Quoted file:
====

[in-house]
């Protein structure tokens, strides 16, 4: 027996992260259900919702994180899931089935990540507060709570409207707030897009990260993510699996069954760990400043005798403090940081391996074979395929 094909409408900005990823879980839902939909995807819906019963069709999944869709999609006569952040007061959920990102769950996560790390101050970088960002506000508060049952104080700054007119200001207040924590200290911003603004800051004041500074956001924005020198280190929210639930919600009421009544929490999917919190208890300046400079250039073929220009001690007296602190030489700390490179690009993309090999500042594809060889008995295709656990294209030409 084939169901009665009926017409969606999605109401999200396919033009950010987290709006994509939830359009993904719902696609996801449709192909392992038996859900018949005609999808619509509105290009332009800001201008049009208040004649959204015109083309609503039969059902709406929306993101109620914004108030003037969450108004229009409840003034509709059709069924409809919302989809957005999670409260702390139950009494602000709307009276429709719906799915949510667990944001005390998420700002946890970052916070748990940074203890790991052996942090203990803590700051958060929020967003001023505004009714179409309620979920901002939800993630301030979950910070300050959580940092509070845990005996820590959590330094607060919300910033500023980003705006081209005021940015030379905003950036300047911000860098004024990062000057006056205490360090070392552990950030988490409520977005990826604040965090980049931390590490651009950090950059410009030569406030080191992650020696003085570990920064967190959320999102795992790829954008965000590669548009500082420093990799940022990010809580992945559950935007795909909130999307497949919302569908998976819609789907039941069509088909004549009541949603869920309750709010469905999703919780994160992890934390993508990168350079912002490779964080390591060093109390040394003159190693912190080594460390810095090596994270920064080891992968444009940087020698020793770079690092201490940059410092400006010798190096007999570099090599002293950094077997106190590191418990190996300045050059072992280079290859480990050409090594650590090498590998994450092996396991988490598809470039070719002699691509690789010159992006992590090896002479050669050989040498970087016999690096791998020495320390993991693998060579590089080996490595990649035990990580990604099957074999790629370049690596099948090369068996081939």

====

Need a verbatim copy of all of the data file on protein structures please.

[in-house]
């Protein structure tokens, strides 16, 4: 027996992260259900919702994180899931089935990540507060709570409207707030897009990260993510699996069954760990400043005798403090940081391996074979395929 094909409408900005990823879980839902939909995807819906019963069709999944869709999609006569952040007061959920990102769950996560790390101050970088960002506000508060049952104080700054007119200001207040924590200290911003603004800051004041500074956001924005020198280190929210639930919600009421009544929490999917919190208890300046400079250039073929220009001690007296602190030489700390490179690009993309090999500042594809060889008995295709656990294209030409 084939169901009665009926017409969606999605109401999200396919033009950010987290709006994509939830359009993904719902696609996801449709192909392992038996859900018949005609999808619509509105290009332009800001201008049009208040004649959204015109083309609503039969059902709406929306993101109620914004108030003037969450108004229009409840003034509709059709069924409809919302989809957005999670409260702390139950009494602000709307009276429709719906799915949510667990944001005390998420700002946890970052916070748990940074203890790991052996942090203990803590700051958060929020967003001023505004009714179409309620979920901002939800993630301030979950910070300050959580940092509070845990005996820590959590330094607060919300910033500023980003705006081209005021940015030379905003950036300047911000860098004024990062000057006056205490360090070392552990950030988490409520977005990826604040965090980049931390590490651009950090950059410009030569406030080191992650020696003085570990920064967190959320999102795992790829954008965000590669548009500082420093990799940022990010809580992945559950935007795909909130999307497949919302569908998976819609789907039941069509088909004549009541949603869920309750709010469905999703919780994160992890934390993508990168350079912002490779964080390591060093109390040394003159190693912190080594460390810095090596994270920064080891992968444009940087020698020793770079690092201490940059410092400006010798190096007999570099090599002293950094077997106190590191418990190996300045050059072992280079290859480990050409090594650590090498590998994450092996396991988490598809470039070719002699691509690789010159992006992590090896002479050669050989040498970087016999690096791998020495320390993991693998060579590089080996490595990649035990990580990604099957074999790629370049690596099948090369068996081939």